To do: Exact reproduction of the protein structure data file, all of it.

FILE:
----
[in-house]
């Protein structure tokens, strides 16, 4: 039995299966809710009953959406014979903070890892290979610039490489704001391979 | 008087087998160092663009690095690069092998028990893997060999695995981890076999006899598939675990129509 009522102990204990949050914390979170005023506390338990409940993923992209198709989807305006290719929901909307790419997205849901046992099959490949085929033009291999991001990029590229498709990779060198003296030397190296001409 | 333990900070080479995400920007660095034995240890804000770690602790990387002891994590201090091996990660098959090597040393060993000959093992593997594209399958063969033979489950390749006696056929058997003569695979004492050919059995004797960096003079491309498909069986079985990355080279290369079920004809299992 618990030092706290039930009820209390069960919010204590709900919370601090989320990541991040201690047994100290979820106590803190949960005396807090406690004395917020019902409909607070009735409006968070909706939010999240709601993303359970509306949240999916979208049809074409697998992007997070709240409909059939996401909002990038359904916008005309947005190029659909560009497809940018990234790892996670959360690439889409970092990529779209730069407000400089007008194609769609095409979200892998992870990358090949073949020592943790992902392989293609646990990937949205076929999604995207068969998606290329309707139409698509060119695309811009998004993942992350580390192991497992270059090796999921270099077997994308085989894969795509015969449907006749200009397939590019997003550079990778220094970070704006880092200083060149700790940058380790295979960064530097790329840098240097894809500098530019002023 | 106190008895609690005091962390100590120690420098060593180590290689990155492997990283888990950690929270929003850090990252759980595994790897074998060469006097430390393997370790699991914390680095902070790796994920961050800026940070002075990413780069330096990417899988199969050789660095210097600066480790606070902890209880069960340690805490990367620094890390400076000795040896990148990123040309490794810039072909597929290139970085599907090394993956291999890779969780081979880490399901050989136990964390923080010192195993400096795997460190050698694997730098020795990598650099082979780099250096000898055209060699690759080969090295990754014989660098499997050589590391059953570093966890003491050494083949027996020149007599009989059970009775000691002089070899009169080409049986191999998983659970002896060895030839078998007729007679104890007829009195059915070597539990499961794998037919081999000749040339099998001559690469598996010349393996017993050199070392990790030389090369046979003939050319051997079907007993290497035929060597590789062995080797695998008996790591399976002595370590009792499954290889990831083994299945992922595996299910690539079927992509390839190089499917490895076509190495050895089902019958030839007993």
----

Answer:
[in-house]
């Protein structure tokens, strides 16, 4: 039995299966809710009953959406014979903070890892290979610039490489704001391979 | 008087087998160092663009690095690069092998028990893997060999695995981890076999006899598939675990129509 009522102990204990949050914390979170005023506390338990409940993923992209198709989807305006290719929901909307790419997205849901046992099959490949085929033009291999991001990029590229498709990779060198003296030397190296001409 | 333990900070080479995400920007660095034995240890804000770690602790990387002891994590201090091996990660098959090597040393060993000959093992593997594209399958063969033979489950390749006696056929058997003569695979004492050919059995004797960096003079491309498909069986079985990355080279290369079920004809299992 618990030092706290039930009820209390069960919010204590709900919370601090989320990541991040201690047994100290979820106590803190949960005396807090406690004395917020019902409909607070009735409006968070909706939010999240709601993303359970509306949240999916979208049809074409697998992007997070709240409909059939996401909002990038359904916008005309947005190029659909560009497809940018990234790892996670959360690439889409970092990529779209730069407000400089007008194609769609095409979200892998992870990358090949073949020592943790992902392989293609646990990937949205076929999604995207068969998606290329309707139409698509060119695309811009998004993942992350580390192991497992270059090796999921270099077997994308085989894969795509015969449907006749200009397939590019997003550079990778220094970070704006880092200083060149700790940058380790295979960064530097790329840098240097894809500098530019002023 | 106190008895609690005091962390100590120690420098060593180590290689990155492997990283888990950690929270929003850090990252759980595994790897074998060469006097430390393997370790699991914390680095902070790796994920961050800026940070002075990413780069330096990417899988199969050789660095210097600066480790606070902890209880069960340690805490990367620094890390400076000795040896990148990123040309490794810039072909597929290139970085599907090394993956291999890779969780081979880490399901050989136990964390923080010192195993400096795997460190050698694997730098020795990598650099082979780099250096000898055209060699690759080969090295990754014989660098499997050589590391059953570093966890003491050494083949027996020149007599009989059970009775000691002089070899009169080409049986191999998983659970002896060895030839078998007729007679104890007829009195059915070597539990499961794998037919081999000749040339099998001559690469598996010349393996017993050199070392990790030389090369046979003939050319051997079907007993290497035929060597590789062995080797695998008996790591399976002595370590009792499954290889990831083994299945992922595996299910690539079927992509390839190089499917490895076509190495050895089902019958030839007993």